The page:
101. Radium-226 and its decay products

102. Radium-228 and its decay products

103. Radon-222 and its decay products

104. Schistosoma haematobium (infection with)

105. Silica, crystalline (inhaled in the form of quartz or cristobalite from occupational sources)

106. Solar radiation

107. Talc containing asbestiform fibres

108. Tamoxifen

109. 2,3,7,8-tetrachlorodibenzo-para-dioxin

110. Thiotepa (1,1′,1″-phosphinothioylidynetrisaziridine)

111. Thorium-232 and its decay products, administered intravenously as a colloidal dispersion of thorium-232 dioxide

112. Treosulfan

113. Ortho-toluidine

114. Vinyl chloride

115. Ultraviolet radiation

116. X-radiation and gamma radiation

The Telegraph, UK

Sydney FC coach Graham Arnold slams plans for new Sydney A-League team

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“I’m even worried about my job and my family and all the players and all their families”: Graham Arnold. Photo: Brendan Esposito Sydney FC coach Graham Arnold has trashed the idea of a third Sydney A-League team in the city’s south, saying they would cannibalise a massive chunk of the Sky Blues’ supporter base and demean the value of local derbies.
Shanghai night field

Football Federation chief executive David Gallop appears committed to launching a third team in Sydney in the coming years, perhaps as soon as next year, having eyed the expiring licence of the Wellington Phoenix as an opportunity to increase the A-League’s presence in ‘s largest city.

Ironically, while Arnold grew up in the location of the proposed team, he believes it is no place for a professional club given the proximity of Sydney FC.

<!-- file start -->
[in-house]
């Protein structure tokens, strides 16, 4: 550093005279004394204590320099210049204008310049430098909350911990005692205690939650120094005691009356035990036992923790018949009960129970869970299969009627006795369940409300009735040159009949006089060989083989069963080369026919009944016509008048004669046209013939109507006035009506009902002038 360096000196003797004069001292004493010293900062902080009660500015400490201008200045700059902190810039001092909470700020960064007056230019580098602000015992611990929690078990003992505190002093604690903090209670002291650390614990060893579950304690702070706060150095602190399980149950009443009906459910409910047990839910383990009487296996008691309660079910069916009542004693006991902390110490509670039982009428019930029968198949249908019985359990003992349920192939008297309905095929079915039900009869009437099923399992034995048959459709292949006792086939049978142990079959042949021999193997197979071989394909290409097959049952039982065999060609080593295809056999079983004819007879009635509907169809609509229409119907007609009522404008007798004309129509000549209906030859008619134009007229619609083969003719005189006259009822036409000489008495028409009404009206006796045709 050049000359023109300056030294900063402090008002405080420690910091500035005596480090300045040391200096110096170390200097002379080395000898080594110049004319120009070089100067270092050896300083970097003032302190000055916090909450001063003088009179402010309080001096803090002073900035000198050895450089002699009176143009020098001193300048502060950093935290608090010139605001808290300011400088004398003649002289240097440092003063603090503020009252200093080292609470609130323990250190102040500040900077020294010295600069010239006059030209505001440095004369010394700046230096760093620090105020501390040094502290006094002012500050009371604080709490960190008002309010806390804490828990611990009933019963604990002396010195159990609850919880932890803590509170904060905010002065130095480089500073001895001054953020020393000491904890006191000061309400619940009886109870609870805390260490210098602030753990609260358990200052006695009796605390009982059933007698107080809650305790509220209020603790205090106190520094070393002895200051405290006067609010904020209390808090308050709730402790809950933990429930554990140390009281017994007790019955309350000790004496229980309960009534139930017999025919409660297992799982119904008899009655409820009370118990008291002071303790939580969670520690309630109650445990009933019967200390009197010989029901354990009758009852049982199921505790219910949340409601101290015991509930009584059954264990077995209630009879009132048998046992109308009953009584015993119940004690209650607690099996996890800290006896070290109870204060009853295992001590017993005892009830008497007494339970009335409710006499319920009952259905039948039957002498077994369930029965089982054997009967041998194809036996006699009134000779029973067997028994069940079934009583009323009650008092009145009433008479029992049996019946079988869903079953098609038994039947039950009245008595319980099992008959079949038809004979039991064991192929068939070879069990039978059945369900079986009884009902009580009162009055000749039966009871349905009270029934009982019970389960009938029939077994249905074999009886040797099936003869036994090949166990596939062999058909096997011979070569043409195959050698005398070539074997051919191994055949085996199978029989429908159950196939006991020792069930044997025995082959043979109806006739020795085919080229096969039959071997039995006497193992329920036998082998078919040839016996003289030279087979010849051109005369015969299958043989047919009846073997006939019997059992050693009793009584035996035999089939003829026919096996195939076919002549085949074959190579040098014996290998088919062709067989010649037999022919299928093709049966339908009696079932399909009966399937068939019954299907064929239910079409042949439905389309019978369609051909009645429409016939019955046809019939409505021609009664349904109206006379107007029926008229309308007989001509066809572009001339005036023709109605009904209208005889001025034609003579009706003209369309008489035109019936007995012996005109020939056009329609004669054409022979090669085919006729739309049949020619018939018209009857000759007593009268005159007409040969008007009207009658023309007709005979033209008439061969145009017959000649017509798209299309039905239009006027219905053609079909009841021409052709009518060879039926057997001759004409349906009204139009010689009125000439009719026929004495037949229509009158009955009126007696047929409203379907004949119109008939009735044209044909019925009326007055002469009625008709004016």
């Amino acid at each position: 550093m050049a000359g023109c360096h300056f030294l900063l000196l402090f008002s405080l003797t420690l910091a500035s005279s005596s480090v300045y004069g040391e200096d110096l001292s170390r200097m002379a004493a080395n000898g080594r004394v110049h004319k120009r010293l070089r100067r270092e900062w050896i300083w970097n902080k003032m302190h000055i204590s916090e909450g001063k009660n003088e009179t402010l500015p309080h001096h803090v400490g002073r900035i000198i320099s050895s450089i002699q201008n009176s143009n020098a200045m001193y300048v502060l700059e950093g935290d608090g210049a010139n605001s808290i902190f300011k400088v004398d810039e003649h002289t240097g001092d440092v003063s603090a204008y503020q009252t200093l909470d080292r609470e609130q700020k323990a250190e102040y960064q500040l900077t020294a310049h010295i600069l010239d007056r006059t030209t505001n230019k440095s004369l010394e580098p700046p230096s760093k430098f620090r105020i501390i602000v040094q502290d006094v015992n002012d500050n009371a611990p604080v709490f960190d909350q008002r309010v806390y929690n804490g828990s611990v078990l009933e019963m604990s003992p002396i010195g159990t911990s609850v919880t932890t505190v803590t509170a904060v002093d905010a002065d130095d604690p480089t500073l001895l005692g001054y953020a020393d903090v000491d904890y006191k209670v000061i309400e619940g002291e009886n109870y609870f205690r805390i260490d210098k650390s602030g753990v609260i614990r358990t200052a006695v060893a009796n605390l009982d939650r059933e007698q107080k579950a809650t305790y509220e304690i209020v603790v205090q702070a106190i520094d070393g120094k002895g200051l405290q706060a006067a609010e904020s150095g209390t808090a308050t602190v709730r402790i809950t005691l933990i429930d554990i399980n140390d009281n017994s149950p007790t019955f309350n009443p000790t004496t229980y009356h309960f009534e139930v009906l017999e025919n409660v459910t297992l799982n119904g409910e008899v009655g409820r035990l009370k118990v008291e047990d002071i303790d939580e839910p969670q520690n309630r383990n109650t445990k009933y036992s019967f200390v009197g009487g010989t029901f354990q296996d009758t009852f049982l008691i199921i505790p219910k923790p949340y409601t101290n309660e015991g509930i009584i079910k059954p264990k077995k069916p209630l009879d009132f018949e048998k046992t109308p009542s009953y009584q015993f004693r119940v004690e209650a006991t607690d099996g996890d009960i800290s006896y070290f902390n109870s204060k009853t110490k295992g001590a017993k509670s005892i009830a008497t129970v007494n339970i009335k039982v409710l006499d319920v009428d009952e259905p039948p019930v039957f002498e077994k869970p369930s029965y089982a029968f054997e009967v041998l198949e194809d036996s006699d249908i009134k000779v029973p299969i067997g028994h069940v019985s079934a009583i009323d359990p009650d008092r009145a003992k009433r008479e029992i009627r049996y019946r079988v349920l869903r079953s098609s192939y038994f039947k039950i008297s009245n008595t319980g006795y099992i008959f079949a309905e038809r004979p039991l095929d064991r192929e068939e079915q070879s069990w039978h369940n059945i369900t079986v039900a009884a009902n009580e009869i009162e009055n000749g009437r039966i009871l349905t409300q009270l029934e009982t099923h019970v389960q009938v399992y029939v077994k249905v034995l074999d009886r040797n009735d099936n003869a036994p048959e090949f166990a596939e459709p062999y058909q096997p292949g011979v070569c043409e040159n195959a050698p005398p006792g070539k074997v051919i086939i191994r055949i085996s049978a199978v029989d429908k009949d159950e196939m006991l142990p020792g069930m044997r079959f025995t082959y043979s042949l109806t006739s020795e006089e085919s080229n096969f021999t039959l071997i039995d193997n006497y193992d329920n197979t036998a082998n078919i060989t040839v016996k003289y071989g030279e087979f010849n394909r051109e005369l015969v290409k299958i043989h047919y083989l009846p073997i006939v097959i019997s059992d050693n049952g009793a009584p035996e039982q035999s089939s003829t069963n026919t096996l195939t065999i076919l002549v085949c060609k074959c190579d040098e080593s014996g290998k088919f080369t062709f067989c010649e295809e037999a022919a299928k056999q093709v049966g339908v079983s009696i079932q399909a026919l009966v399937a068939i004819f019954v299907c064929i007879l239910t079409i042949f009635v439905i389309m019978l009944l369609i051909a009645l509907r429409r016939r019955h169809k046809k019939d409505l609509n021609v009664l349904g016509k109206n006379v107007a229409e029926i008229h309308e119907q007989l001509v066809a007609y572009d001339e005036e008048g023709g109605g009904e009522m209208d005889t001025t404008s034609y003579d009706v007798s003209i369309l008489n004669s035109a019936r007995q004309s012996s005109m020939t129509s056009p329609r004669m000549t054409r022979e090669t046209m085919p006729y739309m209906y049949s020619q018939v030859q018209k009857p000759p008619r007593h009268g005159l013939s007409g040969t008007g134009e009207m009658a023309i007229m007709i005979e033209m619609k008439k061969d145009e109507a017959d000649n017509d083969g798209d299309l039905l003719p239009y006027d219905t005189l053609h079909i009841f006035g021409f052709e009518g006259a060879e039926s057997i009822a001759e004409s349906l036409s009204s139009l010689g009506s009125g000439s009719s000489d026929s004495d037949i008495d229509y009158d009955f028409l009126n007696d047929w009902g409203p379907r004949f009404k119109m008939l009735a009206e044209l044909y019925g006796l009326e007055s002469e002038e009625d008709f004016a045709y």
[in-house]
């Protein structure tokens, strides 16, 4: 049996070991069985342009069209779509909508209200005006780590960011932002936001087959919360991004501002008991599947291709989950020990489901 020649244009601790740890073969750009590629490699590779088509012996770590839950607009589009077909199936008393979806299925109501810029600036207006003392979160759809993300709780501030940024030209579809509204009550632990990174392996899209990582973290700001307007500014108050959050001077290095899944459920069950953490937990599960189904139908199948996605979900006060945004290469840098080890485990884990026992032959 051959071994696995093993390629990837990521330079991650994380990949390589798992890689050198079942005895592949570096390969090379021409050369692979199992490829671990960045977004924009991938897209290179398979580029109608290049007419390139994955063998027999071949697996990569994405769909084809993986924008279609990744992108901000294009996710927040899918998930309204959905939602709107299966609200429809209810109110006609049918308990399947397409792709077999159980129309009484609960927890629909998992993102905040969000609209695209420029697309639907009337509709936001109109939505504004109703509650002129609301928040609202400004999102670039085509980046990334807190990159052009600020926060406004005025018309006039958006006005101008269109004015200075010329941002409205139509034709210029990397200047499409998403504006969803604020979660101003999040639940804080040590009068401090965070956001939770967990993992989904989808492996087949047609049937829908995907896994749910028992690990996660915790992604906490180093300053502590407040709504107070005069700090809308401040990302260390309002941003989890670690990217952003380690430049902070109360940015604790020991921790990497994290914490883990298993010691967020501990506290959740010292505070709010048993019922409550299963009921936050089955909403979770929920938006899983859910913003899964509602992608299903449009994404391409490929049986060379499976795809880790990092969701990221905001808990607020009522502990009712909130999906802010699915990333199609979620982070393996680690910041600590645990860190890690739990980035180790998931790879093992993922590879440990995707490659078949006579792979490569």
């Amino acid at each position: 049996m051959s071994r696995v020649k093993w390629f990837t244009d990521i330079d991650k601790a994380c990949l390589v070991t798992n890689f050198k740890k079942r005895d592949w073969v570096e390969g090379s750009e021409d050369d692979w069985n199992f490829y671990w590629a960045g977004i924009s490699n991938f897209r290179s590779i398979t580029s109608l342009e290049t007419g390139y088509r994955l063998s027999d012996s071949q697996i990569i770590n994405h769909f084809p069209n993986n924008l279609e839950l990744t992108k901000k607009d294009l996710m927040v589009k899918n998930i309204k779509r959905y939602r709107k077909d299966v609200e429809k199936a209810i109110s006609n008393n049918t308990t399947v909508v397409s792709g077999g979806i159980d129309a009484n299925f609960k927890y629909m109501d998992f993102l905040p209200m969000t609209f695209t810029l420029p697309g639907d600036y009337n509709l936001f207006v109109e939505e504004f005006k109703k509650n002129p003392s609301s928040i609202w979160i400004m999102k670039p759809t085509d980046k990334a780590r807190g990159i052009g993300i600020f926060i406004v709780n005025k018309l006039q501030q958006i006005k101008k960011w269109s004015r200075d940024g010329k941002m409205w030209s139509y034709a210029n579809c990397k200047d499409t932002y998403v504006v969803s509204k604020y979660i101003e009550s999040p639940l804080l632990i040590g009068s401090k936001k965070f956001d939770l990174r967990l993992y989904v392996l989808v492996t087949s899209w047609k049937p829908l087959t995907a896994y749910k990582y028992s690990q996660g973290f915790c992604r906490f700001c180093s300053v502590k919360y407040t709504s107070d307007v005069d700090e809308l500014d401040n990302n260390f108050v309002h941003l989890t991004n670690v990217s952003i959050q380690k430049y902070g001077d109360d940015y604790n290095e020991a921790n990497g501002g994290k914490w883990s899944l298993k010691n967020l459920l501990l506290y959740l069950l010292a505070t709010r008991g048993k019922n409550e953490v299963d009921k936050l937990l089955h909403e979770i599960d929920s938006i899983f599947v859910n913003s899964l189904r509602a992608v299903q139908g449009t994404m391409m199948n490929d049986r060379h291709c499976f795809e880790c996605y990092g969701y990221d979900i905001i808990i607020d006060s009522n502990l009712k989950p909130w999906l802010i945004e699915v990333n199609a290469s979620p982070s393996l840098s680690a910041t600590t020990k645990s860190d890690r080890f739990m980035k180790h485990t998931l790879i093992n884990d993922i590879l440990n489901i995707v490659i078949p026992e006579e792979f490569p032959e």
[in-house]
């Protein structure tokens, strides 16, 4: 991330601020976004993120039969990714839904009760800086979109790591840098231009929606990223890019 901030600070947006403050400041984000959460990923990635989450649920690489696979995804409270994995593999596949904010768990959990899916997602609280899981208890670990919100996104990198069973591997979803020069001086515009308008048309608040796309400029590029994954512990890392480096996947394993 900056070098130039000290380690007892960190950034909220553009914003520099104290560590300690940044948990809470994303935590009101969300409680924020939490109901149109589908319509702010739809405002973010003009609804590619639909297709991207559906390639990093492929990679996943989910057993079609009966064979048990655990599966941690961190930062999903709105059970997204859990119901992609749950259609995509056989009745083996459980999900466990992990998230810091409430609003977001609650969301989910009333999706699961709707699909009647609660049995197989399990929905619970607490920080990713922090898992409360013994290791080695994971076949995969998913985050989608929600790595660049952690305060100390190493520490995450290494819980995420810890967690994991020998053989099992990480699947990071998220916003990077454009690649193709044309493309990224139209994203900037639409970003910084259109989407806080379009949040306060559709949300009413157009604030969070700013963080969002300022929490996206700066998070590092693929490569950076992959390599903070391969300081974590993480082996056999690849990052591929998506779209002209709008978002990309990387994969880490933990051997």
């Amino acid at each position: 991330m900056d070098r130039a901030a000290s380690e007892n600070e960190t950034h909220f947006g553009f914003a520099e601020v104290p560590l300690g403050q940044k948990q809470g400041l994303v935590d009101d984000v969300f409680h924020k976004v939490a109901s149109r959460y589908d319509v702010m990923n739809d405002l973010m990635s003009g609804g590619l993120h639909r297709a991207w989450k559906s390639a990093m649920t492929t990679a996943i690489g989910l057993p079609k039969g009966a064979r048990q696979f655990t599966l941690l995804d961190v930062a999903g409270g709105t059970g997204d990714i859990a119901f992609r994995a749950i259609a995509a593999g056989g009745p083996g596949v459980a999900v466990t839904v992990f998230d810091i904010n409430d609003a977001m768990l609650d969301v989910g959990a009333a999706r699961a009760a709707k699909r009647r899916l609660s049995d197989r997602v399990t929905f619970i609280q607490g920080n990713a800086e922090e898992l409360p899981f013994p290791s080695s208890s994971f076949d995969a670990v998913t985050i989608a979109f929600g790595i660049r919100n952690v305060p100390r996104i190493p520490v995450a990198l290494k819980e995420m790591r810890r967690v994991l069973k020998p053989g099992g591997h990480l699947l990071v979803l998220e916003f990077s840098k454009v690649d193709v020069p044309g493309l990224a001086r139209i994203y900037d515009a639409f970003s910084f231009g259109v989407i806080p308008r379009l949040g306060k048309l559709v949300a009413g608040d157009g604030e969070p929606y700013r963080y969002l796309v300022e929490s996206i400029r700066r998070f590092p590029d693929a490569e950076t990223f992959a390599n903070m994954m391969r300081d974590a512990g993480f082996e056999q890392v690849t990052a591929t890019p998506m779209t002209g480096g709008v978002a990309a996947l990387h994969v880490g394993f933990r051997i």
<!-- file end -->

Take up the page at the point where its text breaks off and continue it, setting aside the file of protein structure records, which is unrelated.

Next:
“I know David means well but the research Sydney FC have got is that 30 per cent of our members come from the Sutherland Shire and St George area and 40 per cent of our junior membership come from there,” he said.

“If you take 30 per cent of 12,000 [adult members] and 40 per cent our junior members, it leaves a big hole for us. If a club does go in there, do they end up taking over the inner west, because it’s close? If they do take over that area, [plus] Mascot, and build something at Barton Park, we’re going to end up left with Bondi.

“I’m a Sutherland Shire boy, I grew up there and played all my junior football and I’ve got friends there. We’ve got four-five young kids: [Alex] Gersbach, [Alex] Naumoff, [Anthony] Bouzanis and [Aaron] Calver who’ve come from that area.

“For me as a coach, and for us as a club, what we would lose would be enormous. I think that really needs to be thought through properly before any hasty decisions have been made.”

Arnold said Sydney FC owner David Traktovenko and his son-in-law Scott Barlow could re-think their investment in the Sky Blues if the FFA gives the green light to a new team so close to Sydney’s heartland.

“My biggest concerns at the moment are if Sydney FC are still going to be around. I think that’s how big a decision this is going to be,’ he said. “

“Sydney FC have been a leader in parting with money for the A-League to bring marquee players in. I’m even worried about my job and my family and all the players and all their families.

“Scott Barlow and David Trakotvenko will make a decision whether to stay or not and if they aren’t happy with what’s going on, and if they’re not happy with a potential Sutherland Shire team, and they walk away, what’s next?”

According to Arnold, Barlow was highly agitated about the FFA’s decision to move on a third Sydney team without consulting the city’s original A-League club.

“I spoke to Scott over the phone yesterday and he was extremely upset on how he’s getting treated. He feels disrespected in all of this and that’s sad to hear,” he said.